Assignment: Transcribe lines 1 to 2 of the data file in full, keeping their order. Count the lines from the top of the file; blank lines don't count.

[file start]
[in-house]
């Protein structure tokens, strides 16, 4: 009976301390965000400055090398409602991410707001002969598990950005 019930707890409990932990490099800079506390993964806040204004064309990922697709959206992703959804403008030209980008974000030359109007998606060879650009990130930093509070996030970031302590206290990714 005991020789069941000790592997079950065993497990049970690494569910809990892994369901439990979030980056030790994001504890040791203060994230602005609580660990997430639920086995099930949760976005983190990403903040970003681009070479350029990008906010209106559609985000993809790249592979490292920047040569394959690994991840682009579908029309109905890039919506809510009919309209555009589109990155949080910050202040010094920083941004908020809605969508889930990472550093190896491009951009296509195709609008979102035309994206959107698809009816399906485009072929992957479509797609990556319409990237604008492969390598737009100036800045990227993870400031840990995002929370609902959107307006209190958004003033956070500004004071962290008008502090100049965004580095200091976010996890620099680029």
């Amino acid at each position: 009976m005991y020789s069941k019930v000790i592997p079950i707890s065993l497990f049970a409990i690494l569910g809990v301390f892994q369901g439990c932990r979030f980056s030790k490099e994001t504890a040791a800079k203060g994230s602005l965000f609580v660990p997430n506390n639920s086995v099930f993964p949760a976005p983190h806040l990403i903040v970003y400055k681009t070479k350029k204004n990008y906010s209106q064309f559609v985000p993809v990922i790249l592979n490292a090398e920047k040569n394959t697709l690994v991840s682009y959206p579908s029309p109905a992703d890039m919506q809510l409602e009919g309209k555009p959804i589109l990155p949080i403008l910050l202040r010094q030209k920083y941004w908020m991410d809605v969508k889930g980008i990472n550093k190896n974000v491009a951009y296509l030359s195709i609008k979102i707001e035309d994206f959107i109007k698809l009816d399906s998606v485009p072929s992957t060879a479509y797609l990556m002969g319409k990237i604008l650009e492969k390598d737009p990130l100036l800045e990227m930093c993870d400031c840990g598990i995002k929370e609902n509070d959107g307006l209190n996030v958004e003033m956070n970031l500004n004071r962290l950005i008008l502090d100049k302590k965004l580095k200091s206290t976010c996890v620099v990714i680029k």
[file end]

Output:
[in-house]
């Protein structure tokens, strides 16, 4: 009976301390965000400055090398409602991410707001002969598990950005 019930707890409990932990490099800079506390993964806040204004064309990922697709959206992703959804403008030209980008974000030359109007998606060879650009990130930093509070996030970031302590206290990714 005991020789069941000790592997079950065993497990049970690494569910809990892994369901439990979030980056030790994001504890040791203060994230602005609580660990997430639920086995099930949760976005983190990403903040970003681009070479350029990008906010209106559609985000993809790249592979490292920047040569394959690994991840682009579908029309109905890039919506809510009919309209555009589109990155949080910050202040010094920083941004908020809605969508889930990472550093190896491009951009296509195709609008979102035309994206959107698809009816399906485009072929992957479509797609990556319409990237604008492969390598737009100036800045990227993870400031840990995002929370609902959107307006209190958004003033956070500004004071962290008008502090100049965004580095200091976010996890620099680029």